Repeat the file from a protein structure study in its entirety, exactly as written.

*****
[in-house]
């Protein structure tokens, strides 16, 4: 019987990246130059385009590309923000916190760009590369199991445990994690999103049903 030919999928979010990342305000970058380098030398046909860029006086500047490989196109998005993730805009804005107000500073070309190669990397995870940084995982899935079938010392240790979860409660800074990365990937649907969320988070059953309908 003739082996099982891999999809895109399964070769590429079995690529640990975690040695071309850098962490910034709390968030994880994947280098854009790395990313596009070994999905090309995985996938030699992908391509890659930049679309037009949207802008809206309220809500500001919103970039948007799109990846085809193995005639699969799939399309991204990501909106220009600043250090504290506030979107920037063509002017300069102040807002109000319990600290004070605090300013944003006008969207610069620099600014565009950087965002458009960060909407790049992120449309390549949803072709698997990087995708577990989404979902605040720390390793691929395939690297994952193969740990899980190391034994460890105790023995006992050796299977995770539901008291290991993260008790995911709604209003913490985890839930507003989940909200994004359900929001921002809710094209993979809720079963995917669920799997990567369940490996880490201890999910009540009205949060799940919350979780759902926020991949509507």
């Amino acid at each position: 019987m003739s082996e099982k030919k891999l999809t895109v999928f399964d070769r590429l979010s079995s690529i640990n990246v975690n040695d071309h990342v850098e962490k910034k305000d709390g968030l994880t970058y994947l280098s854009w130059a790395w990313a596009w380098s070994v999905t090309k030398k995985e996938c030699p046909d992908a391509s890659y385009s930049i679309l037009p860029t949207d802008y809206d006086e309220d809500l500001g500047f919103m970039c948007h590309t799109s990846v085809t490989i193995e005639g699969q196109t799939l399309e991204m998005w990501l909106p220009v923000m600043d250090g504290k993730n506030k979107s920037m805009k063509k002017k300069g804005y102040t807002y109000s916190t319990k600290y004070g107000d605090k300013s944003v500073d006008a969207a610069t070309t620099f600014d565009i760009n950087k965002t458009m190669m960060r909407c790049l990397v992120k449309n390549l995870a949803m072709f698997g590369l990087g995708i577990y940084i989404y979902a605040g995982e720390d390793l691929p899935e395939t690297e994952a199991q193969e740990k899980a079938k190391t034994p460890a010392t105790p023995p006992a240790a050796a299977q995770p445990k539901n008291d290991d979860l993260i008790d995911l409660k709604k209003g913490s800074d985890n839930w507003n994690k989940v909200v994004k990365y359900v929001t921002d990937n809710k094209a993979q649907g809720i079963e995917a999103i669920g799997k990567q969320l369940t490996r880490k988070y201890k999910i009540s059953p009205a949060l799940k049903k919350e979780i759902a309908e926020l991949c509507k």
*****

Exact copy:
[in-house]
């Protein structure tokens, strides 16, 4: 019987990246130059385009590309923000916190760009590369199991445990994690999103049903 030919999928979010990342305000970058380098030398046909860029006086500047490989196109998005993730805009804005107000500073070309190669990397995870940084995982899935079938010392240790979860409660800074990365990937649907969320988070059953309908 003739082996099982891999999809895109399964070769590429079995690529640990975690040695071309850098962490910034709390968030994880994947280098854009790395990313596009070994999905090309995985996938030699992908391509890659930049679309037009949207802008809206309220809500500001919103970039948007799109990846085809193995005639699969799939399309991204990501909106220009600043250090504290506030979107920037063509002017300069102040807002109000319990600290004070605090300013944003006008969207610069620099600014565009950087965002458009960060909407790049992120449309390549949803072709698997990087995708577990989404979902605040720390390793691929395939690297994952193969740990899980190391034994460890105790023995006992050796299977995770539901008291290991993260008790995911709604209003913490985890839930507003989940909200994004359900929001921002809710094209993979809720079963995917669920799997990567369940490996880490201890999910009540009205949060799940919350979780759902926020991949509507």
């Amino acid at each position: 019987m003739s082996e099982k030919k891999l999809t895109v999928f399964d070769r590429l979010s079995s690529i640990n990246v975690n040695d071309h990342v850098e962490k910034k305000d709390g968030l994880t970058y994947l280098s854009w130059a790395w990313a596009w380098s070994v999905t090309k030398k995985e996938c030699p046909d992908a391509s890659y385009s930049i679309l037009p860029t949207d802008y809206d006086e309220d809500l500001g500047f919103m970039c948007h590309t799109s990846v085809t490989i193995e005639g699969q196109t799939l399309e991204m998005w990501l909106p220009v923000m600043d250090g504290k993730n506030k979107s920037m805009k063509k002017k300069g804005y102040t807002y109000s916190t319990k600290y004070g107000d605090k300013s944003v500073d006008a969207a610069t070309t620099f600014d565009i760009n950087k965002t458009m190669m960060r909407c790049l990397v992120k449309n390549l995870a949803m072709f698997g590369l990087g995708i577990y940084i989404y979902a605040g995982e720390d390793l691929p899935e395939t690297e994952a199991q193969e740990k899980a079938k190391t034994p460890a010392t105790p023995p006992a240790a050796a299977q995770p445990k539901n008291d290991d979860l993260i008790d995911l409660k709604k209003g913490s800074d985890n839930w507003n994690k989940v909200v994004k990365y359900v929001t921002d990937n809710k094209a993979q649907g809720i079963e995917a999103i669920g799997k990567q969320l369940t490996r880490k988070y201890k999910i009540s059953p009205a949060l799940k049903k919350e979780i759902a309908e926020l991949c509507k």